Current Reviews


Superman: War of the Supermen #3 & 4

Posted: Monday, May 31, 2010
By: Michael Deeley

James Robinson & Sterling Gates
Cafu (#3 & 4), Eddy Barrows and Eduardo Pansica (#4)
DC Comics
Before this "New Krypton" saga, there were only a handful of Kryptonians in the world. General Zod, Ursa, and Non were trapped in the Phantom Zone. Mon-El was there too, waiting to fulfill his role in the Legion of Superheroes. The Guardian was missing, pushed to the corners of the DCU. And General Lane, Lois Laneís father, was believed killed defending the Earth from an alien invasion.

Nearly 2 years and 100 comics later, all of that is exactly the same. Except weíve got a new evil Superwoman running around.

Zod leads the surviving Kryptonians into all-out war with Earth. Casualties on both sides are staggering, more so for the Kryptonians. Every death they suffer brings them closer to extinction. Superman defends Metropolis, while his allies shut down Laneís bases across the country. There are final confrontations. Some lives change and others just end. And Superman vows to continue being the great hero he was before all this started.

I know itís par for the course when a crossover doesnít really change anything. But after all this time, all this build-up, all these characters, and all these plotlines, Iím disappointed that there werenít more permanent changes. Why doesnít the Guardian stick around to join the new Science Police? And didnít Tellus, the telepathic Legionnaire, give him a special power to help defeat Codename: Assassin? What was it? He never used it! Whatís going to happen to the Human Defense Corps? Will Gen. Lane still be considered a hero even after the truth is told? There are a lot of questions left unanswered. The most important one being: What was the point of all this?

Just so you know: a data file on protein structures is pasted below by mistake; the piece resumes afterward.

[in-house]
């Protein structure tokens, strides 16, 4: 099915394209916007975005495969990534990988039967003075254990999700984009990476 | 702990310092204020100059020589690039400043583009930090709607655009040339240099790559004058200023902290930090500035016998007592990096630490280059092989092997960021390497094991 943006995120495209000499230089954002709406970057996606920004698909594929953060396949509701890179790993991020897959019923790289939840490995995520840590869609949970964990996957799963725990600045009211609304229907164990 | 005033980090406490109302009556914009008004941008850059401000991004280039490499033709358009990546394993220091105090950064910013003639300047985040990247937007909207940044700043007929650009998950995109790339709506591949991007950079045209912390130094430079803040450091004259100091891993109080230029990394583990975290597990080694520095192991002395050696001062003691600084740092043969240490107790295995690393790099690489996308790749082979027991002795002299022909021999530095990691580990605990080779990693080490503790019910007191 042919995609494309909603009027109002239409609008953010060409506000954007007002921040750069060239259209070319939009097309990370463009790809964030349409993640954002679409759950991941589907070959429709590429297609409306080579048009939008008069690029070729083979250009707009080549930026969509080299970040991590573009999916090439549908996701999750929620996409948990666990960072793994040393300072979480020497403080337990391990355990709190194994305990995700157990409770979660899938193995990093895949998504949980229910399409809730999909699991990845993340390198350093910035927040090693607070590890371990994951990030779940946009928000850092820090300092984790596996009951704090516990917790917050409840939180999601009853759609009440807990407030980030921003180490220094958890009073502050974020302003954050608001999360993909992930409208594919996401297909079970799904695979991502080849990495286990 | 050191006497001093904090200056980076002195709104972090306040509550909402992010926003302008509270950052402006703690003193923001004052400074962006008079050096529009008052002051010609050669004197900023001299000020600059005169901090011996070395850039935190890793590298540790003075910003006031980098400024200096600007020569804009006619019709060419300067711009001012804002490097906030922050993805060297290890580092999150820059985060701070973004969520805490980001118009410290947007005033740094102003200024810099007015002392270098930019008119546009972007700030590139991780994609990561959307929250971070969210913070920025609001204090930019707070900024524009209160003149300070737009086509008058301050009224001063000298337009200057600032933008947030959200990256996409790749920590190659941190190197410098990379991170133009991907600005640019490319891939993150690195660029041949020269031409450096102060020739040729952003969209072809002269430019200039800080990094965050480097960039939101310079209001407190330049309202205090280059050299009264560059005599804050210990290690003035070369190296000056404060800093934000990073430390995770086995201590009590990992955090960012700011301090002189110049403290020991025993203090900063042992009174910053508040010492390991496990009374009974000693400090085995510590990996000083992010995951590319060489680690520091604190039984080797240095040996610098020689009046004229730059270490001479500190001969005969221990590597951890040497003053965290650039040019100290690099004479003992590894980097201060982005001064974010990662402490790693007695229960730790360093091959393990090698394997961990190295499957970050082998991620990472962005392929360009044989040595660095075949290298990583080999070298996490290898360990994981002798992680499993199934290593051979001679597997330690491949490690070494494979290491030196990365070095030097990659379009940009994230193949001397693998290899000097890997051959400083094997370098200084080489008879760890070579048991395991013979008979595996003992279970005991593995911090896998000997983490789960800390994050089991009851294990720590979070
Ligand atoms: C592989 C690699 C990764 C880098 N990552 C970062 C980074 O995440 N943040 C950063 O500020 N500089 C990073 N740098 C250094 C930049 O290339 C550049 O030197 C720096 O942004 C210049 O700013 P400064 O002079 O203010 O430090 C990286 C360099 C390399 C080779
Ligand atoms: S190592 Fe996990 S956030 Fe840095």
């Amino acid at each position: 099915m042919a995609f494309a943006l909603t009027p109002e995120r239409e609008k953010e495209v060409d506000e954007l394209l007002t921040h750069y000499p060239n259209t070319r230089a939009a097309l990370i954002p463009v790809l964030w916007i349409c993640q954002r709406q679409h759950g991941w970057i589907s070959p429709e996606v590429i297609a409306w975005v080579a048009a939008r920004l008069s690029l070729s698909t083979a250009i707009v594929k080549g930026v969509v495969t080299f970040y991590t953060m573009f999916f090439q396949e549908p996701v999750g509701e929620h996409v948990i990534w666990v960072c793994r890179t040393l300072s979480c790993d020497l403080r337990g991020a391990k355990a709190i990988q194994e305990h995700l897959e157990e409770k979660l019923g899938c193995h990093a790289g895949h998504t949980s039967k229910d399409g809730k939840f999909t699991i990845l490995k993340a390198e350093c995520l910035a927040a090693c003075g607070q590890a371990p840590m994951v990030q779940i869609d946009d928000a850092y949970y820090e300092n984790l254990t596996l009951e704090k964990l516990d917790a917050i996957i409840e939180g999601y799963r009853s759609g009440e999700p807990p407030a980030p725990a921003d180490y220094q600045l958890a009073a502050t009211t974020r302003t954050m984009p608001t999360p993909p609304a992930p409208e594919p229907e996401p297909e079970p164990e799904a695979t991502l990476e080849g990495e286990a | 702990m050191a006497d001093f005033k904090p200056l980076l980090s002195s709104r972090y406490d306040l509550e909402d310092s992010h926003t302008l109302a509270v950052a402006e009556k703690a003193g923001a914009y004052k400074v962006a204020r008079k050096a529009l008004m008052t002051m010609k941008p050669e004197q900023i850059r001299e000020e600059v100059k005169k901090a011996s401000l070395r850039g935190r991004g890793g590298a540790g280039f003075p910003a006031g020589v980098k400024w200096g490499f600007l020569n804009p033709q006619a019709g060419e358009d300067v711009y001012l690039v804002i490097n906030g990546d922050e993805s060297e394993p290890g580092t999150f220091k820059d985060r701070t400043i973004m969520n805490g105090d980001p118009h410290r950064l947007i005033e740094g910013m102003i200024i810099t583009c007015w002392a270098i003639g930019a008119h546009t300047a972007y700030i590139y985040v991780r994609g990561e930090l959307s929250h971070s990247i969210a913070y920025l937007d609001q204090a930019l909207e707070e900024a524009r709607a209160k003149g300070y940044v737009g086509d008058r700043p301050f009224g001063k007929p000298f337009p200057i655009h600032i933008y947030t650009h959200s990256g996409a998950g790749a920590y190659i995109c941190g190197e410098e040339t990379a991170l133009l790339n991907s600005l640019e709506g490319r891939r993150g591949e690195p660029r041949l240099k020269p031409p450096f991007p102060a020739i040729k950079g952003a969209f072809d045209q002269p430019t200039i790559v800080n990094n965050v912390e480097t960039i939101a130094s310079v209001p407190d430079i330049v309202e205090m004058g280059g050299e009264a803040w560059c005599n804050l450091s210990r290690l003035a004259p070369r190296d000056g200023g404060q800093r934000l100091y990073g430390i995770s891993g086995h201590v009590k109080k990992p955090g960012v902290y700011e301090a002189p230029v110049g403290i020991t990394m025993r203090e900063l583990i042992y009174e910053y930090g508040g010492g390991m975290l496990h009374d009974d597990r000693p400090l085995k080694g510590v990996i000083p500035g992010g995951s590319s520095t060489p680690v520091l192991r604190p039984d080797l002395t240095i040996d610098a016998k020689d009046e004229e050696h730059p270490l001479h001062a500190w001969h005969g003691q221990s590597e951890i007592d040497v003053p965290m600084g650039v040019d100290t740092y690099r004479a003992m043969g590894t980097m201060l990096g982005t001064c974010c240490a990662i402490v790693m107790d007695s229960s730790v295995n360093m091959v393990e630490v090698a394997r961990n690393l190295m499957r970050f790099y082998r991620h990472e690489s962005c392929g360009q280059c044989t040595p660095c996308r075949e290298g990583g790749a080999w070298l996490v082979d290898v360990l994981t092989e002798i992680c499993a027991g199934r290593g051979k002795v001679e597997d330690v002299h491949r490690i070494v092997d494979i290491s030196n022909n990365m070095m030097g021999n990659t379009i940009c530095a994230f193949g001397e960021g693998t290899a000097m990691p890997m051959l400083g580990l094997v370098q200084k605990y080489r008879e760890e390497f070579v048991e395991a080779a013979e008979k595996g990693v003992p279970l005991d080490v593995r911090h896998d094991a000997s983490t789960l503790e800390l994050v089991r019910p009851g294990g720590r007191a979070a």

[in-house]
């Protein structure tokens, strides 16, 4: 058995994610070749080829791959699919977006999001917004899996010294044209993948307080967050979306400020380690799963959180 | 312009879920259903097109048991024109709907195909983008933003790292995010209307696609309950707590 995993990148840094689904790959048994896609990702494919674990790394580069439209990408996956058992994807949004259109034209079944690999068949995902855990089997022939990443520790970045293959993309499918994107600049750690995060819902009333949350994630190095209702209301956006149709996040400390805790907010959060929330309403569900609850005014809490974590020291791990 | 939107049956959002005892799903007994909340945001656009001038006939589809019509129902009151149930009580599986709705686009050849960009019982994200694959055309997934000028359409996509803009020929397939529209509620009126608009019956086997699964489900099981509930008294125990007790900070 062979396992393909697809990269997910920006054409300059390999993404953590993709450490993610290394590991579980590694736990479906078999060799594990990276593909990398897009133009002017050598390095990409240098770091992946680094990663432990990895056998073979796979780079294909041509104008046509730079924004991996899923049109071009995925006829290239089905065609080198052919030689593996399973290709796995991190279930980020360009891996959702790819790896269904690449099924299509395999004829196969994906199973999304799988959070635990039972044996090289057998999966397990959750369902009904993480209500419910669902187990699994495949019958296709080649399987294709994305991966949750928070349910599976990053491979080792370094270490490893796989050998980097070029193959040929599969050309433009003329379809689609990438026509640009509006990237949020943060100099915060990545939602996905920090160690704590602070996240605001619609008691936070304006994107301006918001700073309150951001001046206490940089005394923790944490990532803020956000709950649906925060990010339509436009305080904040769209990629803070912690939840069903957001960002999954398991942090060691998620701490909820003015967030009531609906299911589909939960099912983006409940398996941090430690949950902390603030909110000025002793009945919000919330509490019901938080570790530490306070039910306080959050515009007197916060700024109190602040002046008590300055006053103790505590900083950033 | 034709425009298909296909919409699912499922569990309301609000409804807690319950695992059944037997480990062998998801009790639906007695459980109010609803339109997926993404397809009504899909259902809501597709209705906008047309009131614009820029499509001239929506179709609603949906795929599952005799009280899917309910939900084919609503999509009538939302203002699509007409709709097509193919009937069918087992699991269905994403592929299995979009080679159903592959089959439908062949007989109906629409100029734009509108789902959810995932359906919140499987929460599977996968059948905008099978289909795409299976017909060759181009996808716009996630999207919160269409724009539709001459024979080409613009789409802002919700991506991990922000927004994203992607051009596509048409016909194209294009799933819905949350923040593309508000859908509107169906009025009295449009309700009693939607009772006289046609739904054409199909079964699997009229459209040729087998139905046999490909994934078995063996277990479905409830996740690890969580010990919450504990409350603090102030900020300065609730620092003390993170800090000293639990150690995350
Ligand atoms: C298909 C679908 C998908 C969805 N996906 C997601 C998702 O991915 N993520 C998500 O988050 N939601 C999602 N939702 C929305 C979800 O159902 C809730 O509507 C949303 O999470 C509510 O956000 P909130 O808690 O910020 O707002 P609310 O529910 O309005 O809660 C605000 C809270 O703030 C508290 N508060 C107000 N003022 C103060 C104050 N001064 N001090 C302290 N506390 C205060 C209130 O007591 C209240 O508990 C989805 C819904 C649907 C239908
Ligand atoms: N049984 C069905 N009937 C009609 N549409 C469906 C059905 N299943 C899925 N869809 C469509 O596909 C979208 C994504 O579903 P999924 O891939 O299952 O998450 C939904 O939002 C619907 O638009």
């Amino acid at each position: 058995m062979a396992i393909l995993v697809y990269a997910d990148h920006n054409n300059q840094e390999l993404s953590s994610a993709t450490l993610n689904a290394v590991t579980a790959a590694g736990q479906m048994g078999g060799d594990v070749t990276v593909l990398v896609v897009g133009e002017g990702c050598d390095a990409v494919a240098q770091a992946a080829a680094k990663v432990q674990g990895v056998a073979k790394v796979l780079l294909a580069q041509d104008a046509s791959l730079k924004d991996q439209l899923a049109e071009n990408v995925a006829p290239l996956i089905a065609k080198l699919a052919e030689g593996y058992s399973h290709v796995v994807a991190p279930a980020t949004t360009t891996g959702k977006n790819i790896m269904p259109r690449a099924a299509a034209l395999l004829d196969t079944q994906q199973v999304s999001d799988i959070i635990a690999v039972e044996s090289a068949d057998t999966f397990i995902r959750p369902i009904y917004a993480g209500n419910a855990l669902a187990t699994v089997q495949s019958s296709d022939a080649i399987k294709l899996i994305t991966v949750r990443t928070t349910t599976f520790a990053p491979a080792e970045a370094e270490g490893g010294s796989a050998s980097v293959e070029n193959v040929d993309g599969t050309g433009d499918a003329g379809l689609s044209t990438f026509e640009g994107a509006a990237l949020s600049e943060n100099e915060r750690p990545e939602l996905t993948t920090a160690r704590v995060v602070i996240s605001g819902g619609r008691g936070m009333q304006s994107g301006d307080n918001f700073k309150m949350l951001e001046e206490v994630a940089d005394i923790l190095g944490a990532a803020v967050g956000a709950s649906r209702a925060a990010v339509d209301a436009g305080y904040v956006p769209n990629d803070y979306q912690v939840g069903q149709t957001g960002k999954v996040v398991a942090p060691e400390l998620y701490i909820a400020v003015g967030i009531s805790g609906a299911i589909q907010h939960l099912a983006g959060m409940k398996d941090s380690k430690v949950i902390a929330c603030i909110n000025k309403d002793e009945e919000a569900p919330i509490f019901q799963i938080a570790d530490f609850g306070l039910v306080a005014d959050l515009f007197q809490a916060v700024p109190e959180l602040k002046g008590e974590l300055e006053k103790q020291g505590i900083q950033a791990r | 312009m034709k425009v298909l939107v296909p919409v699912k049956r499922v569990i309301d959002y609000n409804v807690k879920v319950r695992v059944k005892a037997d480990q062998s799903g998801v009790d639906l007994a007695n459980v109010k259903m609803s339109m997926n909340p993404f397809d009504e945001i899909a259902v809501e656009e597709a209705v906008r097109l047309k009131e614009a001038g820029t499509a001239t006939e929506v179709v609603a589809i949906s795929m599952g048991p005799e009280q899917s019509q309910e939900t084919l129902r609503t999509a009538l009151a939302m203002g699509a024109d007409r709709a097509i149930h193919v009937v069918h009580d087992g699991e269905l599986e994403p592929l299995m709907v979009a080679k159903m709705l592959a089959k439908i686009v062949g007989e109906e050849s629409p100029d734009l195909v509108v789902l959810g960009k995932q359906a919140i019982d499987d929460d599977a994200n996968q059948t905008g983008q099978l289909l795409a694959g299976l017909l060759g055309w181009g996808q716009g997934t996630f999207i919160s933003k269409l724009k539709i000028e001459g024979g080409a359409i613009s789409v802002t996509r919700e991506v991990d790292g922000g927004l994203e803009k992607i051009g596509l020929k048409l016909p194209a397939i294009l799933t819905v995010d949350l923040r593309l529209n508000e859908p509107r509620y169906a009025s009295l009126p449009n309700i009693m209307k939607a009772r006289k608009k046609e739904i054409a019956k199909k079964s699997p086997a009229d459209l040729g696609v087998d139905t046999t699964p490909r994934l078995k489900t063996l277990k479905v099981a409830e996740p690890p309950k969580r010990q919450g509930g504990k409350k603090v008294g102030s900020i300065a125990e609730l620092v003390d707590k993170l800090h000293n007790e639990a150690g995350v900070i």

Losing track of your own epic story is a sign of poor writing. Another sign is sudden changes in characterization. Issue #4 has Supergirl fighting Ursa, saying, "the guilty will be punished". Minutes later, sheís threatening to kill Sam Lane. Those actions donít quite fit. Did Supergirl mean sheíd kill Lane herself? Then why not say that to Ursa? That would be an interesting twist! At the warís end, Superman sends Zod and himself into the Phantom Zone, then sets the PZ projector to self-destruct sealing them inside. Um, why does Superman have to be holding the projector to destroy it? Why didnít he just zap Zod, and then destroy the projector? Thereís a difference between heroic sacrifice and suicidal stupidity and I wonder if James Robinson knows it.

The story ends with a short speech from Lois Lane about how terrible people are. The Kryptonians are dead because people canít accept change. And sheís right! People believed the lies spread by Gen. Laneís organization because they are inherently distrustful of the powerful aliens that openly hated humans. OK, the conflict wasnít clear cut, but I have more sympathy for the Kryptonians. They fought out of survival; Earth fought out of fear. And Superman will keep fighting for them. People can accept one alien as long as he spends all his time working for them. Supermanís secret identity should be "Uncle Tom".

For a while there, I was hoping New Krypton would survive in some form or another. Maybe the planet would be moved to a distant part of the galaxy. Maybe a handful of Kryptonains would build an isolated city on Earth or Mars or the moon. Something that would make the DC Earth a little more fantastical than our own. Instead, we get a return to the status quo and a reminder that people are evil.

Thanks James Robinson. Youíve burned up all the goodwill left from your work on Starman.

But I did learn something important. After New Krypton, Codename: Patriot, World Against Superman, Last Stand of New Krypton and War of the Supermen, I did find one positive thing to take away from all this: Supergirl is a pretty good comic. You should give it a look.

What did you think of this book?
Have your say at the Line of Fire Forum!